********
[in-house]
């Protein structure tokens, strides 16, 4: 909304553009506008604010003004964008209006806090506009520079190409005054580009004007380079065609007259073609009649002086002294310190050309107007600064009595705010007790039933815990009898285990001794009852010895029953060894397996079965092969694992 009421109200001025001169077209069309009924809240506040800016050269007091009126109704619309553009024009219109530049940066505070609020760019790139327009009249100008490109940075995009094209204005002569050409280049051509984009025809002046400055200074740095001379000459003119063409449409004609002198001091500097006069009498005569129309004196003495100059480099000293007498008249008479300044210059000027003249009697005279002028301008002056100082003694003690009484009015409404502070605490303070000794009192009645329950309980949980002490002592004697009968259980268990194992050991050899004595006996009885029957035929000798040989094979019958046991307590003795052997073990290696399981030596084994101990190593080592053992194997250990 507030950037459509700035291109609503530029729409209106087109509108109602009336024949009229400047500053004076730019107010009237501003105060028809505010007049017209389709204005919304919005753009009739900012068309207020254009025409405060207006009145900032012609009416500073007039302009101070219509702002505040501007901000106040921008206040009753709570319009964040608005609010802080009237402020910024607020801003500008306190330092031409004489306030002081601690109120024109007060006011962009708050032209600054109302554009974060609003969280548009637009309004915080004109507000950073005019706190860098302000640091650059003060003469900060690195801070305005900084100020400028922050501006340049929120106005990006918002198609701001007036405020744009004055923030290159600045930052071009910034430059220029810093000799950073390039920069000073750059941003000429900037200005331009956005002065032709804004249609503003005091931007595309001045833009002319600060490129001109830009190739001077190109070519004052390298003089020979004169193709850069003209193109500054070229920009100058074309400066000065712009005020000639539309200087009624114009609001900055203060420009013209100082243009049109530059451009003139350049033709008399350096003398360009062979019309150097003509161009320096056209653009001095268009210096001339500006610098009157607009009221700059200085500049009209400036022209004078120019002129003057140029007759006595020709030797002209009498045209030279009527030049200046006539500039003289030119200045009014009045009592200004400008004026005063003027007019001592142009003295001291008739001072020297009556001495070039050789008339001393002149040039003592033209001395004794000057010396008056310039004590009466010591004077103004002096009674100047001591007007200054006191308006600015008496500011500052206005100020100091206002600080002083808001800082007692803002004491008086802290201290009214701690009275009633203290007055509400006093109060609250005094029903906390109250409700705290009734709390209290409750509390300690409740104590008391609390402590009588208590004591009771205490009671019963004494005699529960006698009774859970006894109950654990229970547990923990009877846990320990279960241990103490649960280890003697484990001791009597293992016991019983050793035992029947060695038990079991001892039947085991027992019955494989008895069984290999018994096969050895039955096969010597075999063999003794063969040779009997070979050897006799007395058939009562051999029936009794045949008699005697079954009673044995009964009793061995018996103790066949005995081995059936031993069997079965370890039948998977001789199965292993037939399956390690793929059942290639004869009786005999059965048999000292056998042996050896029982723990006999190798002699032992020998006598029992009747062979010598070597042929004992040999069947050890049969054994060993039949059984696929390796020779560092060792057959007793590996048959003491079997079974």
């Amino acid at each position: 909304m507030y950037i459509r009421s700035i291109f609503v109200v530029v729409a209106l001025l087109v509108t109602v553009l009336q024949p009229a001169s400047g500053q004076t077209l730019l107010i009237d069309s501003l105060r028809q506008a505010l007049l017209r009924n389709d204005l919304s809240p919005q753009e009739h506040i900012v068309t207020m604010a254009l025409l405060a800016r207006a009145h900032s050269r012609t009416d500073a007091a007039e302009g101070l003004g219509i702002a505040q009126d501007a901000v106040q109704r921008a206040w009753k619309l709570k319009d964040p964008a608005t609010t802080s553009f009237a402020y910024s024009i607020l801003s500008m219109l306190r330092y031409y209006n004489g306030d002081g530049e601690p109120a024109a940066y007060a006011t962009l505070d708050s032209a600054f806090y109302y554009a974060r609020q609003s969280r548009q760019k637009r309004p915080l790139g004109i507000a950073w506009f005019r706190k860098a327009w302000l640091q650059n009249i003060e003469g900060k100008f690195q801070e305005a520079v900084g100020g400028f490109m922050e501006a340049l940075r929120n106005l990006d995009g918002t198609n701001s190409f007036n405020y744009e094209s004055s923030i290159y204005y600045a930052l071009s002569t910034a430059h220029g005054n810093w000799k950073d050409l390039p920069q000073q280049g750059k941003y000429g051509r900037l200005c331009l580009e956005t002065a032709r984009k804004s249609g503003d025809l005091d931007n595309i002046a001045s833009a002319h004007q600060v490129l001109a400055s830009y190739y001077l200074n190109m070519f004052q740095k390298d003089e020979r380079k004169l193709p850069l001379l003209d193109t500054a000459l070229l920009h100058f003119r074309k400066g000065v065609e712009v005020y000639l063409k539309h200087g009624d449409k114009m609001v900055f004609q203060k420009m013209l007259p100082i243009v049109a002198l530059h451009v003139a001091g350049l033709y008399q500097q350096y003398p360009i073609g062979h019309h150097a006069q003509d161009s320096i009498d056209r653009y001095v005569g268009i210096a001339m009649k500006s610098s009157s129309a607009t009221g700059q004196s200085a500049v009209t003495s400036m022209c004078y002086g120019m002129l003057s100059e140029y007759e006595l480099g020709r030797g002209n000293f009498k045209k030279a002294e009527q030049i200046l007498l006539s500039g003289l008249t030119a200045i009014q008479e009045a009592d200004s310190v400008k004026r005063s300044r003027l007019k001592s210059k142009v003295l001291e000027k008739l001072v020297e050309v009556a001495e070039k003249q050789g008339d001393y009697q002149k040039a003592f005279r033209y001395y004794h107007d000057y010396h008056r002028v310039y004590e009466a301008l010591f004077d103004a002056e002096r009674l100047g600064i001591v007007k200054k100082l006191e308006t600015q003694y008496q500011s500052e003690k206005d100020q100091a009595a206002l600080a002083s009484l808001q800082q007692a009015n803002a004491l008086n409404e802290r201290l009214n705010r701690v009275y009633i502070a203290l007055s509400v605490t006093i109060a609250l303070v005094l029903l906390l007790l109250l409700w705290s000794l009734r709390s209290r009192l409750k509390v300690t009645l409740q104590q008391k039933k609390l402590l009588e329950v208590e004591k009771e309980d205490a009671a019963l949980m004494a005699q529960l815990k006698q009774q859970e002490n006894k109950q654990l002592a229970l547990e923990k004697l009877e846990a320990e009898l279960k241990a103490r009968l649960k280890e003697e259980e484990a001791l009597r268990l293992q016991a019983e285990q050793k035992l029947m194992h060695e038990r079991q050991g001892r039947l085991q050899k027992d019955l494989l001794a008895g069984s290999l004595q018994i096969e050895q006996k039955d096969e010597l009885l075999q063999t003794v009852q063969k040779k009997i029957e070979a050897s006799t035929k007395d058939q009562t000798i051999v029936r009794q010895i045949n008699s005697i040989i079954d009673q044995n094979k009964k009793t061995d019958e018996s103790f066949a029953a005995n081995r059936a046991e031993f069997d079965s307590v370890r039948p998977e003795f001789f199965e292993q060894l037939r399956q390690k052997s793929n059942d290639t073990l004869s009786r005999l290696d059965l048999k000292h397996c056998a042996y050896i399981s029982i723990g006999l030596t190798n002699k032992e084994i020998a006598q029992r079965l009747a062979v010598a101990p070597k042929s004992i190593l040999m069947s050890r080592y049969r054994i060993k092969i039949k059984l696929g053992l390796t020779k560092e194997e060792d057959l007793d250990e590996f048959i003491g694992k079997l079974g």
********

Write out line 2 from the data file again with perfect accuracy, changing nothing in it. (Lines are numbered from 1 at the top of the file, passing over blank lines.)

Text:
């Protein structure tokens, strides 16, 4: 909304553009506008604010003004964008209006806090506009520079190409005054580009004007380079065609007259073609009649002086002294310190050309107007600064009595705010007790039933815990009898285990001794009852010895029953060894397996079965092969694992 009421109200001025001169077209069309009924809240506040800016050269007091009126109704619309553009024009219109530049940066505070609020760019790139327009009249100008490109940075995009094209204005002569050409280049051509984009025809002046400055200074740095001379000459003119063409449409004609002198001091500097006069009498005569129309004196003495100059480099000293007498008249008479300044210059000027003249009697005279002028301008002056100082003694003690009484009015409404502070605490303070000794009192009645329950309980949980002490002592004697009968259980268990194992050991050899004595006996009885029957035929000798040989094979019958046991307590003795052997073990290696399981030596084994101990190593080592053992194997250990 507030950037459509700035291109609503530029729409209106087109509108109602009336024949009229400047500053004076730019107010009237501003105060028809505010007049017209389709204005919304919005753009009739900012068309207020254009025409405060207006009145900032012609009416500073007039302009101070219509702002505040501007901000106040921008206040009753709570319009964040608005609010802080009237402020910024607020801003500008306190330092031409004489306030002081601690109120024109007060006011962009708050032209600054109302554009974060609003969280548009637009309004915080004109507000950073005019706190860098302000640091650059003060003469900060690195801070305005900084100020400028922050501006340049929120106005990006918002198609701001007036405020744009004055923030290159600045930052071009910034430059220029810093000799950073390039920069000073750059941003000429900037200005331009956005002065032709804004249609503003005091931007595309001045833009002319600060490129001109830009190739001077190109070519004052390298003089020979004169193709850069003209193109500054070229920009100058074309400066000065712009005020000639539309200087009624114009609001900055203060420009013209100082243009049109530059451009003139350049033709008399350096003398360009062979019309150097003509161009320096056209653009001095268009210096001339500006610098009157607009009221700059200085500049009209400036022209004078120019002129003057140029007759006595020709030797002209009498045209030279009527030049200046006539500039003289030119200045009014009045009592200004400008004026005063003027007019001592142009003295001291008739001072020297009556001495070039050789008339001393002149040039003592033209001395004794000057010396008056310039004590009466010591004077103004002096009674100047001591007007200054006191308006600015008496500011500052206005100020100091206002600080002083808001800082007692803002004491008086802290201290009214701690009275009633203290007055509400006093109060609250005094029903906390109250409700705290009734709390209290409750509390300690409740104590008391609390402590009588208590004591009771205490009671019963004494005699529960006698009774859970006894109950654990229970547990923990009877846990320990279960241990103490649960280890003697484990001791009597293992016991019983050793035992029947060695038990079991001892039947085991027992019955494989008895069984290999018994096969050895039955096969010597075999063999003794063969040779009997070979050897006799007395058939009562051999029936009794045949008699005697079954009673044995009964009793061995018996103790066949005995081995059936031993069997079965370890039948998977001789199965292993037939399956390690793929059942290639004869009786005999059965048999000292056998042996050896029982723990006999190798002699032992020998006598029992009747062979010598070597042929004992040999069947050890049969054994060993039949059984696929390796020779560092060792057959007793590996048959003491079997079974």